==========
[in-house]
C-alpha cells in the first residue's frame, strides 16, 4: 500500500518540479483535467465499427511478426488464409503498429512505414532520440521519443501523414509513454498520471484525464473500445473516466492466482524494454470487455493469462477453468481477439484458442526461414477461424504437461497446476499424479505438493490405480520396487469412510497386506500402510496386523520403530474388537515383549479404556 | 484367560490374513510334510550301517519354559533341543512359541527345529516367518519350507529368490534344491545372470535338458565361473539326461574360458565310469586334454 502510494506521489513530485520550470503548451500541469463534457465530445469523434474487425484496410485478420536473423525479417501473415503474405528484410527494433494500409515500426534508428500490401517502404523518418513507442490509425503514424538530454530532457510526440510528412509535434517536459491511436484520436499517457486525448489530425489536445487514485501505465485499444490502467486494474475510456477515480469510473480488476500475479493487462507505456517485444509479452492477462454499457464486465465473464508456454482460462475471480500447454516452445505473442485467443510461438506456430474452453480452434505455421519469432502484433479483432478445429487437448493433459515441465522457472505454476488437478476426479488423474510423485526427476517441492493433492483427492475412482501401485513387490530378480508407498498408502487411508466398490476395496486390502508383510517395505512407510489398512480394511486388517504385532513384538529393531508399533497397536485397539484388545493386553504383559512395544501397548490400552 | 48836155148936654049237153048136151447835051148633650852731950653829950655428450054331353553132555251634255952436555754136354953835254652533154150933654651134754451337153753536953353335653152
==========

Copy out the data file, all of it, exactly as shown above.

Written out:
[in-house]
C-alpha cells in the first residue's frame, strides 16, 4: 500500500518540479483535467465499427511478426488464409503498429512505414532520440521519443501523414509513454498520471484525464473500445473516466492466482524494454470487455493469462477453468481477439484458442526461414477461424504437461497446476499424479505438493490405480520396487469412510497386506500402510496386523520403530474388537515383549479404556 | 484367560490374513510334510550301517519354559533341543512359541527345529516367518519350507529368490534344491545372470535338458565361473539326461574360458565310469586334454 502510494506521489513530485520550470503548451500541469463534457465530445469523434474487425484496410485478420536473423525479417501473415503474405528484410527494433494500409515500426534508428500490401517502404523518418513507442490509425503514424538530454530532457510526440510528412509535434517536459491511436484520436499517457486525448489530425489536445487514485501505465485499444490502467486494474475510456477515480469510473480488476500475479493487462507505456517485444509479452492477462454499457464486465465473464508456454482460462475471480500447454516452445505473442485467443510461438506456430474452453480452434505455421519469432502484433479483432478445429487437448493433459515441465522457472505454476488437478476426479488423474510423485526427476517441492493433492483427492475412482501401485513387490530378480508407498498408502487411508466398490476395496486390502508383510517395505512407510489398512480394511486388517504385532513384538529393531508399533497397536485397539484388545493386553504383559512395544501397548490400552 | 48836155148936654049237153048136151447835051148633650852731950653829950655428450054331353553132555251634255952436555754136354953835254652533154150933654651134754451337153753536953353335653152